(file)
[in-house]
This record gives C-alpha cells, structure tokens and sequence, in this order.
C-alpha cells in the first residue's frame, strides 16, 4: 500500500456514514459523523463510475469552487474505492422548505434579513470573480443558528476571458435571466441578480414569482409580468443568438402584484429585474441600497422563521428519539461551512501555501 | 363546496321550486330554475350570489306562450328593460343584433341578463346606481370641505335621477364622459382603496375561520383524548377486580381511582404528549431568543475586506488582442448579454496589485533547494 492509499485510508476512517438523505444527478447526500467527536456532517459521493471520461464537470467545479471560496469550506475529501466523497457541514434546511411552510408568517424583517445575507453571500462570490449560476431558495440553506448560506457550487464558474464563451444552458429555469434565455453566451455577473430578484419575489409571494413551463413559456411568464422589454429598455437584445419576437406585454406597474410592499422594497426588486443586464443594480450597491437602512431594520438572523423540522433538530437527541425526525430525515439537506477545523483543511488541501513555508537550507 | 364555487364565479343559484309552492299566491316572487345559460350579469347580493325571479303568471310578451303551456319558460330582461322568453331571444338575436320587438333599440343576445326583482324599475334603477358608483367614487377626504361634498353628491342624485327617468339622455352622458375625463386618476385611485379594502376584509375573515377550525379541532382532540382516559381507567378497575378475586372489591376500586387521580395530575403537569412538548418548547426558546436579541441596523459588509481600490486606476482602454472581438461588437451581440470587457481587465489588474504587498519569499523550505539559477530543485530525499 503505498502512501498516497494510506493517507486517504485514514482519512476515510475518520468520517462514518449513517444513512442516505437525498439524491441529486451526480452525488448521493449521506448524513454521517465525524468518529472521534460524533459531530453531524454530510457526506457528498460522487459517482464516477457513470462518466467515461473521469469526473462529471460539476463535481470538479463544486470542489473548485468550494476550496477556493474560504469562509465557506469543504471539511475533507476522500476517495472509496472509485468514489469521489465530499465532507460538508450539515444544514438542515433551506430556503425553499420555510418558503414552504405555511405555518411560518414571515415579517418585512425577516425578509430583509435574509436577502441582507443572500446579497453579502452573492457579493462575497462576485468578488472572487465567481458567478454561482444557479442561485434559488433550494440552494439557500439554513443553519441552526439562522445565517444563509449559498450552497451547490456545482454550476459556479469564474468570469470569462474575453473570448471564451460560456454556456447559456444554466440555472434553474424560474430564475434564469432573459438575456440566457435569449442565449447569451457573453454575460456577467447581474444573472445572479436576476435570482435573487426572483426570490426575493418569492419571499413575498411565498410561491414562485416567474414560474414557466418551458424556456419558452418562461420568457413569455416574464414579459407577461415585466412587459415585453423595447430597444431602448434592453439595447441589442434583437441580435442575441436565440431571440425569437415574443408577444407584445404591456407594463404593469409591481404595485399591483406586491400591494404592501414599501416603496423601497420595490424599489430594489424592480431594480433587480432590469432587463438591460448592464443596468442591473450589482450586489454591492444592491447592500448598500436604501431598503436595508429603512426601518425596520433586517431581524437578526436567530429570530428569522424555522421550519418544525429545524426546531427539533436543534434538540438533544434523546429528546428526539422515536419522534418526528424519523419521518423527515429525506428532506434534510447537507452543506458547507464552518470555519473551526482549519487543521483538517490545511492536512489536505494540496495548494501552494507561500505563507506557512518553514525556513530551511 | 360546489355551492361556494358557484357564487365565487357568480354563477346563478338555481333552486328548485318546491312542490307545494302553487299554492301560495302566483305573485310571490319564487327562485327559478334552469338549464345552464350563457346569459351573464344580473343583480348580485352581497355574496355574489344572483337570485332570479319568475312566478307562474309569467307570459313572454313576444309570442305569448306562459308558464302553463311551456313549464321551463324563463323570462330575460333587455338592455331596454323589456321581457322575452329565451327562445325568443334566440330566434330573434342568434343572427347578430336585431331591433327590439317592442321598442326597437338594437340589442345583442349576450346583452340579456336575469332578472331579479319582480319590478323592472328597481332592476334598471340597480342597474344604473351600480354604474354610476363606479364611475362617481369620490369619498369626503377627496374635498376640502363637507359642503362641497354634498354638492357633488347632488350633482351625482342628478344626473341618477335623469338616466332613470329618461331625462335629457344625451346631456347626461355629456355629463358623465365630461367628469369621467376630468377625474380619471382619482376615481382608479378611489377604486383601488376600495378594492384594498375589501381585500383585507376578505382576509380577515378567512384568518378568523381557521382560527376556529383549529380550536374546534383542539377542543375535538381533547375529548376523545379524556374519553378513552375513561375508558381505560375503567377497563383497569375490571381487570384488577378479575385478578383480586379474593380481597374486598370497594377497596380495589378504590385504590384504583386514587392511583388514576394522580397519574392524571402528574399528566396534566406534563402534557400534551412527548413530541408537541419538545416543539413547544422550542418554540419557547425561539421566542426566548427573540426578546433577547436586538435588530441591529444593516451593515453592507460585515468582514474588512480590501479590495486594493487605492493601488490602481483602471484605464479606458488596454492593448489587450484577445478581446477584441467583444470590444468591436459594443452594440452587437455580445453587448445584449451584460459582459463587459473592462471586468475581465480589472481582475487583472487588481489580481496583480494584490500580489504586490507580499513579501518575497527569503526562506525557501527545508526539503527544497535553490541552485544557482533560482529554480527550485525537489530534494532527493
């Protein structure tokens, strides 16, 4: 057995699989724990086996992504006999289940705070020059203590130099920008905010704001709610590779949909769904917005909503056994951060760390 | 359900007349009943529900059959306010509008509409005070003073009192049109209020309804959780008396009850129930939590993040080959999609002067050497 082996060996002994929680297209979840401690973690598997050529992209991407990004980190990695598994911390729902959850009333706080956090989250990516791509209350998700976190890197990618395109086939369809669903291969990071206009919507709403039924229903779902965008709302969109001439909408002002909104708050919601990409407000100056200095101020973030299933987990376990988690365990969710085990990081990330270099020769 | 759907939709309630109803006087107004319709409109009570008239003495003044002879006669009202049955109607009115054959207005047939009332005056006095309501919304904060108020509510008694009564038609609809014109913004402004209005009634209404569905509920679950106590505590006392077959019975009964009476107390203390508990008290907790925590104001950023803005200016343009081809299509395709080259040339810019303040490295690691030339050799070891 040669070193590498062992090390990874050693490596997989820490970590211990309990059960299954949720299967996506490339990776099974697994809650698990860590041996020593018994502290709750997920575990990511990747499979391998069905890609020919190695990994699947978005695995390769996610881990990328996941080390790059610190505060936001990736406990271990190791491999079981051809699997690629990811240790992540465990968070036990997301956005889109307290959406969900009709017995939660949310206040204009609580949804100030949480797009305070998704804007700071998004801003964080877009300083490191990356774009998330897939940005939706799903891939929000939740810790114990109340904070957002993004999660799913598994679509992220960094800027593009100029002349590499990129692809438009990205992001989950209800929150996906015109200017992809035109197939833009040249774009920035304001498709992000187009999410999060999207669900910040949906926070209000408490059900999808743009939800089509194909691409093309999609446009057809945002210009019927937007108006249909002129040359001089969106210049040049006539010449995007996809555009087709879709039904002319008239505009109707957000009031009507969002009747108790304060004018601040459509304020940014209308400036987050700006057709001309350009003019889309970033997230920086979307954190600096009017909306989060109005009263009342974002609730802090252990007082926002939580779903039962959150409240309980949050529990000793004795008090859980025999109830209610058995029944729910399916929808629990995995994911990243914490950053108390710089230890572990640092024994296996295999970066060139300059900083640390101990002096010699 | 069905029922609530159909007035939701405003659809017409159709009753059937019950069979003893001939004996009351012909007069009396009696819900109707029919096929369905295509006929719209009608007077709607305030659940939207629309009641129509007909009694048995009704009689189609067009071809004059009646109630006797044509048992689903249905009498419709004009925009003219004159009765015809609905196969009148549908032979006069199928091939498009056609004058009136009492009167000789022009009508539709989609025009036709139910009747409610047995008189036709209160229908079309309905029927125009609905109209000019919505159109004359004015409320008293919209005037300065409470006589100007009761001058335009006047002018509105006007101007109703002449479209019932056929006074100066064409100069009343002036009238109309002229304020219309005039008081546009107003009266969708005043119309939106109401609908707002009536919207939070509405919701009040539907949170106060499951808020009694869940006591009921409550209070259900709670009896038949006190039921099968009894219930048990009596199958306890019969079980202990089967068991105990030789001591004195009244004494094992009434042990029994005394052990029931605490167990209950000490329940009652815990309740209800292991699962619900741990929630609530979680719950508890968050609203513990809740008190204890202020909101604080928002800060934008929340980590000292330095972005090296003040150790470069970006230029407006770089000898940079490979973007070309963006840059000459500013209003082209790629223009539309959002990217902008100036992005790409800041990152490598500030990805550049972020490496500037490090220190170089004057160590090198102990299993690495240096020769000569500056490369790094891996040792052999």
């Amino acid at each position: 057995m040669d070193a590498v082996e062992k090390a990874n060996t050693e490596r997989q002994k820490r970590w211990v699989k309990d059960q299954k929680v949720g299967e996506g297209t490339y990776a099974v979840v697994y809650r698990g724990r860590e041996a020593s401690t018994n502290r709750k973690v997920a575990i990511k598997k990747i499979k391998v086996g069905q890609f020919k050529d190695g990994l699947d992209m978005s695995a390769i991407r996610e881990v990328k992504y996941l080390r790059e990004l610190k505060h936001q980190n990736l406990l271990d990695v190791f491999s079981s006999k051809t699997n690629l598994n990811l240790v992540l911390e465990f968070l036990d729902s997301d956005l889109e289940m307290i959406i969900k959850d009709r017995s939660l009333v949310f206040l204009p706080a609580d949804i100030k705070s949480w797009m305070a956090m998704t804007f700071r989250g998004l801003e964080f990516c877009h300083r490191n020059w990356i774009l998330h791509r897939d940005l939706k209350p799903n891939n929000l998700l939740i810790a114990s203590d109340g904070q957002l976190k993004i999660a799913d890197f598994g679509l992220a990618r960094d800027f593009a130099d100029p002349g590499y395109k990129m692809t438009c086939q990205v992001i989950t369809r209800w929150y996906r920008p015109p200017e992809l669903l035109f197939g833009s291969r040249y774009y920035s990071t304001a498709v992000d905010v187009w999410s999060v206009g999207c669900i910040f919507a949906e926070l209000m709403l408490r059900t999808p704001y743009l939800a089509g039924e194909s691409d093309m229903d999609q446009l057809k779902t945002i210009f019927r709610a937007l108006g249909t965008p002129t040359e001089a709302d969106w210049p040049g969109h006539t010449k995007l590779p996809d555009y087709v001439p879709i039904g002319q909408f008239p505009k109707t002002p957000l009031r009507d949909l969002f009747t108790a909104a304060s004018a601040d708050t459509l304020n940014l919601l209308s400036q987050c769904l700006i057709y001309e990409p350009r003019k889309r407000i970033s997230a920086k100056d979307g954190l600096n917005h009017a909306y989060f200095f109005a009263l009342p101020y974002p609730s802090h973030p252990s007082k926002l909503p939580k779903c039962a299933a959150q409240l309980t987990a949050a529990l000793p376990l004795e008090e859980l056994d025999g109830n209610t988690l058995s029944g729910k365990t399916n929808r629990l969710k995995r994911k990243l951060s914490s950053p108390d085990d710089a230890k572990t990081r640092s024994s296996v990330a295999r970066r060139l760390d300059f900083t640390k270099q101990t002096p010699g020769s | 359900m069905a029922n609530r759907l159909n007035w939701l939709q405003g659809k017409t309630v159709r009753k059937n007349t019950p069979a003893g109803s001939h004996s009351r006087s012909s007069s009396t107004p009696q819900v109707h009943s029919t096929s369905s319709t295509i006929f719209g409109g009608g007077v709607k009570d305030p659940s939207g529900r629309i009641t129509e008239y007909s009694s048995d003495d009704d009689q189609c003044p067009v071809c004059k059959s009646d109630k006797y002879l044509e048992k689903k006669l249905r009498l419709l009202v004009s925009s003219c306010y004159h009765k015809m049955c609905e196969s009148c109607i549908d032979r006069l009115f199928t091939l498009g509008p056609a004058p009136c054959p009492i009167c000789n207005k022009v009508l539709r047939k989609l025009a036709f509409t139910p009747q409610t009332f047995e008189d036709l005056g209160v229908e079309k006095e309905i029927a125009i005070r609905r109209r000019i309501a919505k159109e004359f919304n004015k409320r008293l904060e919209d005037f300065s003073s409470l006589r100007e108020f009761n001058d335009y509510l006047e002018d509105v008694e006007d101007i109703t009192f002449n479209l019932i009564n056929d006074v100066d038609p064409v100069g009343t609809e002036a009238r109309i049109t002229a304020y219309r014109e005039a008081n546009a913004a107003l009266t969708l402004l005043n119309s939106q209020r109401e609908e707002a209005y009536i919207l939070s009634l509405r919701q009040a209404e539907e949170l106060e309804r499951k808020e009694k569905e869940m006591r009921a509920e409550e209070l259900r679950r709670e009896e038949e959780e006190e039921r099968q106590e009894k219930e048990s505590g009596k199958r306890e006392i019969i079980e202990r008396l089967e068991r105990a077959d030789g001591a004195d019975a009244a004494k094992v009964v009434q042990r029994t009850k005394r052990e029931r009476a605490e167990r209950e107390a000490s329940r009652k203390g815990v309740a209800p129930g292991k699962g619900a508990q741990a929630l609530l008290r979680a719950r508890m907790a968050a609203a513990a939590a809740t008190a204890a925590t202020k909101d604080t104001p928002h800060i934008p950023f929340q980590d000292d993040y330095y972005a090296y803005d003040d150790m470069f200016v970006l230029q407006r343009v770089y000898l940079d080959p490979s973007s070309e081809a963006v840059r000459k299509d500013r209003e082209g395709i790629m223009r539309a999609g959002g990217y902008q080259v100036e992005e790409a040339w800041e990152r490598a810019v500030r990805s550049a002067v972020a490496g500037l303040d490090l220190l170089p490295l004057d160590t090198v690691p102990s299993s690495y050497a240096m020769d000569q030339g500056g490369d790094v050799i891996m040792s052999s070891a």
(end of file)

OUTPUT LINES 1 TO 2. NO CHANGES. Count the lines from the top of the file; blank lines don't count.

[in-house]
This record gives C-alpha cells, structure tokens and sequence, in this order.